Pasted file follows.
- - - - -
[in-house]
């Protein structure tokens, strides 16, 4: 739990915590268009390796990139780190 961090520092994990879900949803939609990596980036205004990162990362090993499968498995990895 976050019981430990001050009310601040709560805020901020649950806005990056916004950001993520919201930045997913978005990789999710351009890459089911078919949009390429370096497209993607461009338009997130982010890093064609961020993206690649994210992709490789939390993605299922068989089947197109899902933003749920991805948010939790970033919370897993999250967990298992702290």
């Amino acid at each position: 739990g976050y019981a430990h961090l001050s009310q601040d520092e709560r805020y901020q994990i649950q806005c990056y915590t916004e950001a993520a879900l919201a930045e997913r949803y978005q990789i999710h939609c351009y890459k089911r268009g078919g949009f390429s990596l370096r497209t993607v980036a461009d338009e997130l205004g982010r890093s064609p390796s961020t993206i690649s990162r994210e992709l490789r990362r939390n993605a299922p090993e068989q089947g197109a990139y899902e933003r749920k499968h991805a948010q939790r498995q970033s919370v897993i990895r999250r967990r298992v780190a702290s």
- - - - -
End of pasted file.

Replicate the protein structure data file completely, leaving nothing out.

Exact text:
[in-house]
């Protein structure tokens, strides 16, 4: 739990915590268009390796990139780190 961090520092994990879900949803939609990596980036205004990162990362090993499968498995990895 976050019981430990001050009310601040709560805020901020649950806005990056916004950001993520919201930045997913978005990789999710351009890459089911078919949009390429370096497209993607461009338009997130982010890093064609961020993206690649994210992709490789939390993605299922068989089947197109899902933003749920991805948010939790970033919370897993999250967990298992702290």
């Amino acid at each position: 739990g976050y019981a430990h961090l001050s009310q601040d520092e709560r805020y901020q994990i649950q806005c990056y915590t916004e950001a993520a879900l919201a930045e997913r949803y978005q990789i999710h939609c351009y890459k089911r268009g078919g949009f390429s990596l370096r497209t993607v980036a461009d338009e997130l205004g982010r890093s064609p390796s961020t993206i690649s990162r994210e992709l490789r990362r939390n993605a299922p090993e068989q089947g197109a990139y899902e933003r749920k499968h991805a948010q939790r498995q970033s919370v897993i990895r999250r967990r298992v780190a702290s």